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While now is traditionally called an adverb, it is better analysed as a preposition. The standard definition of a preposition ("prepositions are always followed by a noun, noun phrase, or nominalization.") is seriously flawed. What about being followed by adverbs other prepositions, etc.? Or being followed by nothing at all?

Put it in there.
That's enough for now.
It came from within.
He came out from behind the curtain.
I was totally confused as to how it could have happened.
I worked there until recently.
Let's talk about whether we can do it or not.

No other word class changes simply by virtue of having a complement or not. Verbs are transitive or intransitive, and so are prepositions.

Thus, prepositions are a relatively closed class of words with no productive morphological process for forming them. The most central members typically express spacial relations or serve to mark various syntactic functions and semantic roles. They can be transitive or intransitive. (See the Cambridge Grammar of the English Language, Ch 7) Now fits this definition.

In 2, it is still a preposition, although it's functioning as an adjunct discourse connective. --Brett 02:57, 2 August 2006 (UTC)

  • So you analyse "out" in "come out" as a preposition, and then "now" in "come now" is also a preposition because it fulfills the same kind of function? Personally, if it was a preposition, I would expect it to be at least possible to put a noun or something after it to make an adverbial phrase. Also it would simplify matters if we followed the main wiktionary's lead on these things. Anyway, revert my change if you wish, and we can mention it at the wiktionary talk page for community input (assuming anyone else has an opinion, LOL). Kappa 22:49, 2 August 2006 (UTC)
Yes and no. Yes, now is a preposition, but it's important not to confuse the way the word is functioning in phrase structure with the word class. For example, as Geoffrey Pullum put it in an e-mail to me, "although adverbs often act as adjuncts in clauses and in adjective phrases, other kinds of words can do the same. In the harder they fall, we have the as a determinative functioning as a pre-head modifier in an adjective phrase the way adverbs often function. That does NOT mean the is an adverb!"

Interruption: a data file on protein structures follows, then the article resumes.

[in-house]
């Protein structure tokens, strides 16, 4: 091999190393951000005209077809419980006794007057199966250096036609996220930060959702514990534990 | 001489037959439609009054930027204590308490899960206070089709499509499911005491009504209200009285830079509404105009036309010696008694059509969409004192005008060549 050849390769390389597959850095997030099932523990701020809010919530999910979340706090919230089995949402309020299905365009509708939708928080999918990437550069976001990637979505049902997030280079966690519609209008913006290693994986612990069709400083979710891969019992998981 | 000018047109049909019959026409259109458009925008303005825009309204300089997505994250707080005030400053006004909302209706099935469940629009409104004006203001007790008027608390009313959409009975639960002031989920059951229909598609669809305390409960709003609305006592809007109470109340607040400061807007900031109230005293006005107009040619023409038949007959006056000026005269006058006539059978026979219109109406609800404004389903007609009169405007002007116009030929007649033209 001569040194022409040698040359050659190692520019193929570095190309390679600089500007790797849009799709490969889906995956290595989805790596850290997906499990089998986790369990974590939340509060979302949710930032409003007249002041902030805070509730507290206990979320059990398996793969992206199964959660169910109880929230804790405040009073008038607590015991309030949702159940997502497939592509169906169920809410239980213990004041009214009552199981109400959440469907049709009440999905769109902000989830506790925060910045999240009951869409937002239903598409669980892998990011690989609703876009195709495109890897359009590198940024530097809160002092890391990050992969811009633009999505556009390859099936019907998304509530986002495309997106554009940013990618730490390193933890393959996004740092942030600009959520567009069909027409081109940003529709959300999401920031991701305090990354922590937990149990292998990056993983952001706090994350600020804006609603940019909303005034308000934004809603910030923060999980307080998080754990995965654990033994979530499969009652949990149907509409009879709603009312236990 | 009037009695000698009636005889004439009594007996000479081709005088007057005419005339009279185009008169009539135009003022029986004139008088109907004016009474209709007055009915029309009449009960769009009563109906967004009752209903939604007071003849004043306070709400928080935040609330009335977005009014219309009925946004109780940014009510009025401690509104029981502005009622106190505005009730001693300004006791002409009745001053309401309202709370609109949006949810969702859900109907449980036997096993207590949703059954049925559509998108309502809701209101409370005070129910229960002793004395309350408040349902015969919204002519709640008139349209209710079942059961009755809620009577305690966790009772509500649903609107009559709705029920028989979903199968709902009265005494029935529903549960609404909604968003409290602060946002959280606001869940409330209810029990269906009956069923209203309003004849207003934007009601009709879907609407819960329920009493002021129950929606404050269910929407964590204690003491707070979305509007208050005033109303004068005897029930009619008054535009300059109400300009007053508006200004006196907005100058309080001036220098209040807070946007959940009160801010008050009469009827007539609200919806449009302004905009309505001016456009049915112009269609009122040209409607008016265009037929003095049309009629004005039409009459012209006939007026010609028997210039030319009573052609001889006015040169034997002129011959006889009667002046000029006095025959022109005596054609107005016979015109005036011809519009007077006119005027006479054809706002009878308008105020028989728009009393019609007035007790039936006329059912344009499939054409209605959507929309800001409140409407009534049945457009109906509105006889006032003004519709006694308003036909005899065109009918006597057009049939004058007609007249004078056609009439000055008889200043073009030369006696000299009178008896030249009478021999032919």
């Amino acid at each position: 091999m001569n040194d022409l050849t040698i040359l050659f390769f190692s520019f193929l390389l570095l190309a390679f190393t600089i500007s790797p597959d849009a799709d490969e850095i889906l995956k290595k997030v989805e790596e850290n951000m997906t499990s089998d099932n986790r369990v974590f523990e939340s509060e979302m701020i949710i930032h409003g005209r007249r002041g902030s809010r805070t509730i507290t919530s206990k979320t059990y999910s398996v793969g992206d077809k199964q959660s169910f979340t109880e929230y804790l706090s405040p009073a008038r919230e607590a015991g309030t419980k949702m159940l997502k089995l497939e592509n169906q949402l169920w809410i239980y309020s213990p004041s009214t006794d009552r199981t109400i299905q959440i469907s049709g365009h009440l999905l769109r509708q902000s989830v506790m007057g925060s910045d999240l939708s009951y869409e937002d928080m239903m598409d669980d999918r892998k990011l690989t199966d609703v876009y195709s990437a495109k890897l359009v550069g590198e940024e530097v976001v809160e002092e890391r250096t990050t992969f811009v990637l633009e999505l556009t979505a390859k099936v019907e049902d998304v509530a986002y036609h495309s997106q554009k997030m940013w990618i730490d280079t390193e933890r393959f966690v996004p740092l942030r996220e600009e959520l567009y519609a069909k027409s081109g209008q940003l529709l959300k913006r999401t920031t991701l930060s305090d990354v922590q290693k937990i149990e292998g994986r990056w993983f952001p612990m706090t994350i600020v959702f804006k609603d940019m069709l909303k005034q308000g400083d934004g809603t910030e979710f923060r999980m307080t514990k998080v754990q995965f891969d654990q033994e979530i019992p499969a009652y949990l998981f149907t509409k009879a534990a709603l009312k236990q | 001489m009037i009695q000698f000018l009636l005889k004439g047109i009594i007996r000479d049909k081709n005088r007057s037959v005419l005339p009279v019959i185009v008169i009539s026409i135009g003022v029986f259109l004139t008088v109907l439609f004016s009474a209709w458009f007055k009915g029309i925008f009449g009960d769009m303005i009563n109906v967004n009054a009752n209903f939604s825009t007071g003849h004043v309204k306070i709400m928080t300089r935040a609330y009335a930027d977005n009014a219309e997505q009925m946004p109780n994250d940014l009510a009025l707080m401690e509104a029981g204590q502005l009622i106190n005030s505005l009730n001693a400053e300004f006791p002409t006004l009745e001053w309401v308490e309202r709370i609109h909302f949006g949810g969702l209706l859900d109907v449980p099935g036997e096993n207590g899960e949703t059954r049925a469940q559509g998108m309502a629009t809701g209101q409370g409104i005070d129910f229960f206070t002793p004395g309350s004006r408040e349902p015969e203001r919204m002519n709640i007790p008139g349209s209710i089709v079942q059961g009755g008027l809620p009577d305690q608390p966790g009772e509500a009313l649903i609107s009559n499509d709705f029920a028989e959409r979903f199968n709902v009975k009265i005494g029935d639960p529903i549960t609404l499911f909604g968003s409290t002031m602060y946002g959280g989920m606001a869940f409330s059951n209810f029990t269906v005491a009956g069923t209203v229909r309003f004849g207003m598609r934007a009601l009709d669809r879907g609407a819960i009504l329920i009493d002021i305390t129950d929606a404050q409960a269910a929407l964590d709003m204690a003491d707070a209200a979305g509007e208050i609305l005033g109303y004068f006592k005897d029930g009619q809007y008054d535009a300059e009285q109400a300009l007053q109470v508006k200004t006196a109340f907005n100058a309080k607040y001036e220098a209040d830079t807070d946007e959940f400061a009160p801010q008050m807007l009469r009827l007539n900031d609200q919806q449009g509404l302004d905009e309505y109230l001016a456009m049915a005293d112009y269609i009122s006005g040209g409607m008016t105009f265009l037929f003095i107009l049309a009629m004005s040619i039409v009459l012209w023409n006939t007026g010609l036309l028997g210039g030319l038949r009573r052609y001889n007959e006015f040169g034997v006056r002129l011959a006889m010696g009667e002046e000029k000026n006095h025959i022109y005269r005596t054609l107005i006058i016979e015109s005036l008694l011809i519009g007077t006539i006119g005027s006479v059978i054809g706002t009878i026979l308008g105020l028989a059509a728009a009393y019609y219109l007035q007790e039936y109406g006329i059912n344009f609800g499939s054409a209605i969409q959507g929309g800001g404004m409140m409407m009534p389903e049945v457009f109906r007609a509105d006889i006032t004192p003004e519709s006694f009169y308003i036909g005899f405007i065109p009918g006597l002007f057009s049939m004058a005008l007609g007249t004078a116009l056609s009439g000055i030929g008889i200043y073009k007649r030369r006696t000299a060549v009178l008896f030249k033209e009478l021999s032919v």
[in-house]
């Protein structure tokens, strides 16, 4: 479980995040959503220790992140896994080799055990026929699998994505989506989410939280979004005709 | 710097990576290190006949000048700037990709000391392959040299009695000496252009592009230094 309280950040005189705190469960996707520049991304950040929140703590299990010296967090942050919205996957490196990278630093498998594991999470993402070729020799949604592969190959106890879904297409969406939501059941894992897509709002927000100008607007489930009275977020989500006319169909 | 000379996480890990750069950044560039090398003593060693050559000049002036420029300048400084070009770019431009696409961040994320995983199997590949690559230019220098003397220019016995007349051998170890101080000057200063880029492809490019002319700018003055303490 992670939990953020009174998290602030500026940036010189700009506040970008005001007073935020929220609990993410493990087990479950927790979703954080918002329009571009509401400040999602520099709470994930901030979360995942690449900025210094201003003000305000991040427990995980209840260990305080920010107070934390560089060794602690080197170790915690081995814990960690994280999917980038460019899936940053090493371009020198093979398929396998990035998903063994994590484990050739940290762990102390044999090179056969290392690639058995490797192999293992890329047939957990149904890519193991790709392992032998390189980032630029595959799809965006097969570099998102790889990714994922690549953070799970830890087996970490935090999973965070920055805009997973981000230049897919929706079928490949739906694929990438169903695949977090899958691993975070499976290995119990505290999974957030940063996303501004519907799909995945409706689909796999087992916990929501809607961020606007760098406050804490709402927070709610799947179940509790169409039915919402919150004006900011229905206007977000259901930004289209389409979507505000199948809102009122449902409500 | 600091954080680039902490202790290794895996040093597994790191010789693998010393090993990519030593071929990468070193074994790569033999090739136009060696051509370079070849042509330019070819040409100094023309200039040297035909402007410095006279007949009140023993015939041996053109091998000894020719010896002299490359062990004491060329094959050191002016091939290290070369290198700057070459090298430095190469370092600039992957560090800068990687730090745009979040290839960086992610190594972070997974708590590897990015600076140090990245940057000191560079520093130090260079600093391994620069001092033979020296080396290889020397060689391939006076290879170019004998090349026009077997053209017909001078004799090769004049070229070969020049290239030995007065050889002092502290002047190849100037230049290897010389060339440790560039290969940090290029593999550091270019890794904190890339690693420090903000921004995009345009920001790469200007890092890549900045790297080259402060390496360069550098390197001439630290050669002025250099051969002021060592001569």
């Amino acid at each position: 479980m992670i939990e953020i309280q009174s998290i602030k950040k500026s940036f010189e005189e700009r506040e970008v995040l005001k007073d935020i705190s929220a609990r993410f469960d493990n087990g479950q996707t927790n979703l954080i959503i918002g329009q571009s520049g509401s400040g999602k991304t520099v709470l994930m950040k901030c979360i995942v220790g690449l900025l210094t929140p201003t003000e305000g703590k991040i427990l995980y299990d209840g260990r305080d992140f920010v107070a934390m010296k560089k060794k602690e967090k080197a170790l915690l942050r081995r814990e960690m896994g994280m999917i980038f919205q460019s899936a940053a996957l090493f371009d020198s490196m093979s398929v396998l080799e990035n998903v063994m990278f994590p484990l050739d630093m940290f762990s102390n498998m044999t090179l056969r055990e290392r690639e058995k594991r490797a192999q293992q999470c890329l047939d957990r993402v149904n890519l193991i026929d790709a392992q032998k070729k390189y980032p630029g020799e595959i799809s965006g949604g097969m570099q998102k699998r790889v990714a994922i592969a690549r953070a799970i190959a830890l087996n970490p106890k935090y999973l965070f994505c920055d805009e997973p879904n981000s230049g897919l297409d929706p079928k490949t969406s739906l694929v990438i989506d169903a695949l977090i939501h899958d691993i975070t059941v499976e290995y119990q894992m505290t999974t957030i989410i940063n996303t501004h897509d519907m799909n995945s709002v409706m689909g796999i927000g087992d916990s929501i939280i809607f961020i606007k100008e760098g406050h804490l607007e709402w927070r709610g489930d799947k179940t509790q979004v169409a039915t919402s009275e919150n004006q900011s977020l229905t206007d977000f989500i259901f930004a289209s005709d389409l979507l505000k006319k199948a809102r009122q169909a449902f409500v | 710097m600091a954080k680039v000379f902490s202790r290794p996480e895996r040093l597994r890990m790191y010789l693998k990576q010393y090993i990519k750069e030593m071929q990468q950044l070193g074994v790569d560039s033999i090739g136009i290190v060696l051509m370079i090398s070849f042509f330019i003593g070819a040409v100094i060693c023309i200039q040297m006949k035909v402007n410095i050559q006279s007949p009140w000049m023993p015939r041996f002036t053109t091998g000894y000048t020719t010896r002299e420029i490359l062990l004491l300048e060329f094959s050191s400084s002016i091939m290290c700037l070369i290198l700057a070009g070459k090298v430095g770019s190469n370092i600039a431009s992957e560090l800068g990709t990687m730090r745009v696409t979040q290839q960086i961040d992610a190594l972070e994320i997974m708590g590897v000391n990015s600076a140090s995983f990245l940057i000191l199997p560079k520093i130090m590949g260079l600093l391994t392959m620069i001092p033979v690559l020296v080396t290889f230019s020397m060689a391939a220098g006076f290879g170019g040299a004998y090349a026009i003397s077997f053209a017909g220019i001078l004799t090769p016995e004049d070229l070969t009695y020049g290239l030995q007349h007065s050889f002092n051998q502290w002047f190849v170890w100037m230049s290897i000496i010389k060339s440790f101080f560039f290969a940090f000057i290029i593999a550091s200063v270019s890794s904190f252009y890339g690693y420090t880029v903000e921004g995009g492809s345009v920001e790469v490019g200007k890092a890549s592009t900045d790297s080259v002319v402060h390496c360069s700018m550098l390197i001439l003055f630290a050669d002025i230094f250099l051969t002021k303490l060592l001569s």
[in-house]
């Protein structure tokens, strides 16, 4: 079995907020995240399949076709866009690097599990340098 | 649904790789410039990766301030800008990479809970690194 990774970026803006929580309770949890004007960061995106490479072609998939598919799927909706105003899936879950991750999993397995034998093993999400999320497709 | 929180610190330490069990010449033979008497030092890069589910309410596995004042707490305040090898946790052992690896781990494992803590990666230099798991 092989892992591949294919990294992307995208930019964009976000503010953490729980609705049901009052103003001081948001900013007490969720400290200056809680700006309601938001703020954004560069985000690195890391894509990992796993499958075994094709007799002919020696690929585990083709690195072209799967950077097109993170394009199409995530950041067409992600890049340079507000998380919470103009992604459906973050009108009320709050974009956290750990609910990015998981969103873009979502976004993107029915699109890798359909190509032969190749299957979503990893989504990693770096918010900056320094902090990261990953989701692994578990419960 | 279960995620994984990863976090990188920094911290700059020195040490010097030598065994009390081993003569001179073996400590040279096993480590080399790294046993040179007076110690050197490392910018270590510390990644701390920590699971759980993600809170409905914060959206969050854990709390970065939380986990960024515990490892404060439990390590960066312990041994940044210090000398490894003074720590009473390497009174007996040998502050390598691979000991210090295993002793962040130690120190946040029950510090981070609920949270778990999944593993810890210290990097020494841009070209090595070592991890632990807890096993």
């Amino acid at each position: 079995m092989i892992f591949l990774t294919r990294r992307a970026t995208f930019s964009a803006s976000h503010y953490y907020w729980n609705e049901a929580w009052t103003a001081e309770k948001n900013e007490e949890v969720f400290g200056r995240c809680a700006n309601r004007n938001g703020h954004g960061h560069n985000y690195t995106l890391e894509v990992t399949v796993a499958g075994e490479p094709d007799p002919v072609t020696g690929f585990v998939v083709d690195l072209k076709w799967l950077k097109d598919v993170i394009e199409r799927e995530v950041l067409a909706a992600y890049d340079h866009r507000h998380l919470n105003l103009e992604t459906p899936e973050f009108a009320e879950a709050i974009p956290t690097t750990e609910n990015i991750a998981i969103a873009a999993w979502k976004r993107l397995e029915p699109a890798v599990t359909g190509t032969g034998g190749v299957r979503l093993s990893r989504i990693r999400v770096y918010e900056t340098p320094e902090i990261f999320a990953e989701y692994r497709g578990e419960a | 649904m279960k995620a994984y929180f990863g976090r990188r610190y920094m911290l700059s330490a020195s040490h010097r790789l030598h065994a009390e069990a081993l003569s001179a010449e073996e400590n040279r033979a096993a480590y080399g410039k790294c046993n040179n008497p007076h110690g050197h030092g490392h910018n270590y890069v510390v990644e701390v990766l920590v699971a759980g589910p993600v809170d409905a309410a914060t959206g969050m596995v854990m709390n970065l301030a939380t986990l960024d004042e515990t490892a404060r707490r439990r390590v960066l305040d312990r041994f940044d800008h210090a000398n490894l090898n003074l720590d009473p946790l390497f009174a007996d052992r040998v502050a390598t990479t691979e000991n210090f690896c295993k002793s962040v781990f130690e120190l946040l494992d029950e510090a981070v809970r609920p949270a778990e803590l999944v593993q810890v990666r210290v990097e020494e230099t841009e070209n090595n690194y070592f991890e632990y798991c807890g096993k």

It would simplify things if we followed the main witionary's lead, but it wouldn't always make things better for our audience.--Brett 01:57, 3 August 2006 (UTC)
Though I admit that I haven't looked over the entry itself yet, I thought I'd throw my two cents in here. I think that now serves as an adverb in most cases (We will now go to the store) like tomorrow and other adverbs of time, and perhaps as a preposition in others. However, when a preposition follows a verb (as in "come out"), it is often but not always acting as a part of the verb, making it phrasal. I personally define prepositions as words which connect nouns (etc.) to the rest of the sentence. But I do think you have a point regarding being followed by adverbs (as in, "from now on"). I've also tried to define it as a word which shows the relationship between two or more things (I am between the chairs), but found that to be much too narrow ("according to Bob" doesn't fit, for example). In the case of prepositions following verbs (e.g. He went in), most of them are a part of the phrasal verb and in that context do not require an object. When they are not part of the verb that they follow (e.g. It is the document I want in writing), they always have objects, as far as I can tell, even if that object is an adverb.
Your examples are interesting, but mostly unconvincing:
  • Put it in there.
"There" is a demonstrative pronoun in this case, which substitutes for a noun such as "the cupboard".
  • That's enough for now.
"For" is not always a preposition. Is it one here?
  • It came from within.
"From within" is another prepositional phrase, and here the noun is understood ("within Betty" or "within her heart", perhaps).
  • He came out from behind the curtain.
"Out from behind" is not three prepositions, it is a single prepositional phrase, with "curtain" as its object.
  • I was totally confused as to how it could have happened.
"How it could have happened" is a subordinate clause which acts as a noun (as in, "How it could have happened is that John came in...."). Additionally, "as to" is a single prepositional phrase, which you could easily replace with "regarding" (a preposition).
  • I worked there until recently.
This seems to be another prep + adv.
  • Let's talk about whether we can do it or not.
This is another subordinate clause, which also acts like a noun.
I really like the discussion! I agree that sometimes we must place our audience before the example of EWikt. Let's make this wiktionary GREAT! --Cromwellt|talk|contribs 03:31, 3 August 2006 (UTC)